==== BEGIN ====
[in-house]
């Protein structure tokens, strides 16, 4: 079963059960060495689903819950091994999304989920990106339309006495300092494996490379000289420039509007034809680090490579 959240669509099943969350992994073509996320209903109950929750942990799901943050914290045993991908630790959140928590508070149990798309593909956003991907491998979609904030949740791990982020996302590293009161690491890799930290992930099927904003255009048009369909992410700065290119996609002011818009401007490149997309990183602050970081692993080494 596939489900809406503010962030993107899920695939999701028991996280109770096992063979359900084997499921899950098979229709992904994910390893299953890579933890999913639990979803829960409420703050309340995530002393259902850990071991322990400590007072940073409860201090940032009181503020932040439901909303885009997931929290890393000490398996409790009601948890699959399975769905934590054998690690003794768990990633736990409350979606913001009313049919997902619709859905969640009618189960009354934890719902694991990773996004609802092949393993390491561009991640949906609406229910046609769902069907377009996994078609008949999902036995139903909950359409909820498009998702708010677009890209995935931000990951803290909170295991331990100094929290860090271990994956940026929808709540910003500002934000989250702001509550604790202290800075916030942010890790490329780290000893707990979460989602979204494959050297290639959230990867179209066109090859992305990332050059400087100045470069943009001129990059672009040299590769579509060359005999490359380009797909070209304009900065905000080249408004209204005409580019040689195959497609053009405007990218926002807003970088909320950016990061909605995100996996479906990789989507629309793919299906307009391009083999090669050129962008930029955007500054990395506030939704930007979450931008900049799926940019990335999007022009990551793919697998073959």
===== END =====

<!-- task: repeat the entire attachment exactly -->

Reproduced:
[in-house]
């Protein structure tokens, strides 16, 4: 079963059960060495689903819950091994999304989920990106339309006495300092494996490379000289420039509007034809680090490579 959240669509099943969350992994073509996320209903109950929750942990799901943050914290045993991908630790959140928590508070149990798309593909956003991907491998979609904030949740791990982020996302590293009161690491890799930290992930099927904003255009048009369909992410700065290119996609002011818009401007490149997309990183602050970081692993080494 596939489900809406503010962030993107899920695939999701028991996280109770096992063979359900084997499921899950098979229709992904994910390893299953890579933890999913639990979803829960409420703050309340995530002393259902850990071991322990400590007072940073409860201090940032009181503020932040439901909303885009997931929290890393000490398996409790009601948890699959399975769905934590054998690690003794768990990633736990409350979606913001009313049919997902619709859905969640009618189960009354934890719902694991990773996004609802092949393993390491561009991640949906609406229910046609769902069907377009996994078609008949999902036995139903909950359409909820498009998702708010677009890209995935931000990951803290909170295991331990100094929290860090271990994956940026929808709540910003500002934000989250702001509550604790202290800075916030942010890790490329780290000893707990979460989602979204494959050297290639959230990867179209066109090859992305990332050059400087100045470069943009001129990059672009040299590769579509060359005999490359380009797909070209304009900065905000080249408004209204005409580019040689195959497609053009405007990218926002807003970088909320950016990061909605995100996996479906990789989507629309793919299906307009391009083999090669050129962008930029955007500054990395506030939704930007979450931008900049799926940019990335999007022009990551793919697998073959």